Robust USB Charging: The Artist Pro 24’s USB hub does feature power delivery, but it’s really only enough to charge something like a smartphone. Despite the fact that you can use a single USB cable to connect most (but not all) USB-C equipped laptops to the display with full functionality, the paltry power output of the hub wasn’t even enough to keep my 13-inch MacBook Pro at baseline, much less charge it.
This basically eliminates the “one cable” benefit, since I had to plug my MacBook Pro into the wall to keep it from dying while I worked.
SD Card Slot: One feature I did find myself missing from the Cintiq Pro line is the built-in SD card slot. The XP-Pen Artist Pro 24 doesn’t have one, and I missed it any time I was using my MacBook since importing photos required yet another cable.
Now, all of the Windows laptops I own or am borrowing for review currently do have an SD card slot, so I don’t know if I should blame XP-Pen or Apple for my troubles, but it’s an easy feature to add and I hope the next generation Artist Pro series doesn’t leave it out.
Overall Editing Experience
All of the above comes together to create an editing experience that’s practically addicting. The best editing tools get out of your way and allow you to connect directly with the images you’re working on, and this is exactly what a large graphics display like the XP-Pen Artist Pro 24 allows you to do.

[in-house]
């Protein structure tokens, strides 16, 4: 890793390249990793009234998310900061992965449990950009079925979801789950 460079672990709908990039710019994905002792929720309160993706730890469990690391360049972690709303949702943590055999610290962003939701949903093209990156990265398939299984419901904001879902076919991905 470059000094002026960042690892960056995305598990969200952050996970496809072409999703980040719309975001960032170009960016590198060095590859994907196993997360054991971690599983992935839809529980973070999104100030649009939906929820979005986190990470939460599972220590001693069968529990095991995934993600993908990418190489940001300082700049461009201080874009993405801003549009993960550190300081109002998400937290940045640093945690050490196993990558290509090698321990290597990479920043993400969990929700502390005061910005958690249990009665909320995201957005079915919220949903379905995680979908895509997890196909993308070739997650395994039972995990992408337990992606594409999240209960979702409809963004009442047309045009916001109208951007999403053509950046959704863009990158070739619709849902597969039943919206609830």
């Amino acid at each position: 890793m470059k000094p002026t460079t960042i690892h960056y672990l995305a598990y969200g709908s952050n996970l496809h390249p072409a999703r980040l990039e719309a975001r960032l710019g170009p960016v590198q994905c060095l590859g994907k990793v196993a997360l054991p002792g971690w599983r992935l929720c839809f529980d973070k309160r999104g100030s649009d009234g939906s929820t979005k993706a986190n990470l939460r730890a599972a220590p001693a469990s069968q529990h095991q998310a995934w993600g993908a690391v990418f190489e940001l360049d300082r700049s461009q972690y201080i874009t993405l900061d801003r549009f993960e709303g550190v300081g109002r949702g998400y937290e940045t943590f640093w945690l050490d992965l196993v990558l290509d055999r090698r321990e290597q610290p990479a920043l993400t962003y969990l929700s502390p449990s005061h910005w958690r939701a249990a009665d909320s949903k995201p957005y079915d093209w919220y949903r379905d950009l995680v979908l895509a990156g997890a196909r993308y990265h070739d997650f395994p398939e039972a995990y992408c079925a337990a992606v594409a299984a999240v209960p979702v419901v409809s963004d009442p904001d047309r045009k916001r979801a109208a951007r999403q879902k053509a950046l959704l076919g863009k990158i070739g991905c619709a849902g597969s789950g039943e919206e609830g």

It might sound like I’m gushing, but it’s made photo editing much more enjoyable for me. Never before could I put in a 6-hour editing session without getting worn out, and I found myself taking on more advanced edits than I would typically try.
Could certain things be improved? Sure! See the “Missing Features” section above or my gripes about ergonomics. But none of the cons outweighed the pros for me, and the biggest pro (as far as I’m concerned) was the ability to get into a state of “flow” while photo editing.
After several months of using the XP-Pen Artist Pro 24 consistently, I find myself more and more inclined to recommend it to friends who are in the market for a new graphics tablet/display. At just $675 on sale, it’s really hard to recommend anything else.
If a secondary editing monitor is in your future, it’s definitely worth considering a full-blown graphics display: especially when companies like XP-Pen are undercutting Wacom so drastically on price, without skimping on core features.